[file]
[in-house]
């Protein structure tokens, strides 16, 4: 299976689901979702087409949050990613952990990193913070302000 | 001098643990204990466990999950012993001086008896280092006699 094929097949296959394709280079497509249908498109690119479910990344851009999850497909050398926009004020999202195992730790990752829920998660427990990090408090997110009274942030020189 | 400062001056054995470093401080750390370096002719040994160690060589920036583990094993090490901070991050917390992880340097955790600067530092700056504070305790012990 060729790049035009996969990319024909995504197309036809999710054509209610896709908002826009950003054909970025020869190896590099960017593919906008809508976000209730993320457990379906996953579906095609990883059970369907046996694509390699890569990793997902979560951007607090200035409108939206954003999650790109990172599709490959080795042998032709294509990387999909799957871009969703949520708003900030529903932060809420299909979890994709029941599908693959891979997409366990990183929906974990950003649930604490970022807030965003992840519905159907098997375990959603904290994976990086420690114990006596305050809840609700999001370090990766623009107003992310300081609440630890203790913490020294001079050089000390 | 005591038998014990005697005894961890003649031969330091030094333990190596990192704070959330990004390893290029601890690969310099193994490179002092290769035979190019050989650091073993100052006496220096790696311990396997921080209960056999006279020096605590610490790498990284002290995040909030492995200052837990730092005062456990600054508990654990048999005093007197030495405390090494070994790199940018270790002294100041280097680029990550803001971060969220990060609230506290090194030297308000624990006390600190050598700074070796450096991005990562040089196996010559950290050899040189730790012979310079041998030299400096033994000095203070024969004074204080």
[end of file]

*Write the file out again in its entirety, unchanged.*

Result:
[in-house]
């Protein structure tokens, strides 16, 4: 299976689901979702087409949050990613952990990193913070302000 | 001098643990204990466990999950012993001086008896280092006699 094929097949296959394709280079497509249908498109690119479910990344851009999850497909050398926009004020999202195992730790990752829920998660427990990090408090997110009274942030020189 | 400062001056054995470093401080750390370096002719040994160690060589920036583990094993090490901070991050917390992880340097955790600067530092700056504070305790012990 060729790049035009996969990319024909995504197309036809999710054509209610896709908002826009950003054909970025020869190896590099960017593919906008809508976000209730993320457990379906996953579906095609990883059970369907046996694509390699890569990793997902979560951007607090200035409108939206954003999650790109990172599709490959080795042998032709294509990387999909799957871009969703949520708003900030529903932060809420299909979890994709029941599908693959891979997409366990990183929906974990950003649930604490970022807030965003992840519905159907098997375990959603904290994976990086420690114990006596305050809840609700999001370090990766623009107003992310300081609440630890203790913490020294001079050089000390 | 005591038998014990005697005894961890003649031969330091030094333990190596990192704070959330990004390893290029601890690969310099193994490179002092290769035979190019050989650091073993100052006496220096790696311990396997921080209960056999006279020096605590610490790498990284002290995040909030492995200052837990730092005062456990600054508990654990048999005093007197030495405390090494070994790199940018270790002294100041280097680029990550803001971060969220990060609230506290090194030297308000624990006390600190050598700074070796450096991005990562040089196996010559950290050899040189730790012979310079041998030299400096033994000095203070024969004074204080």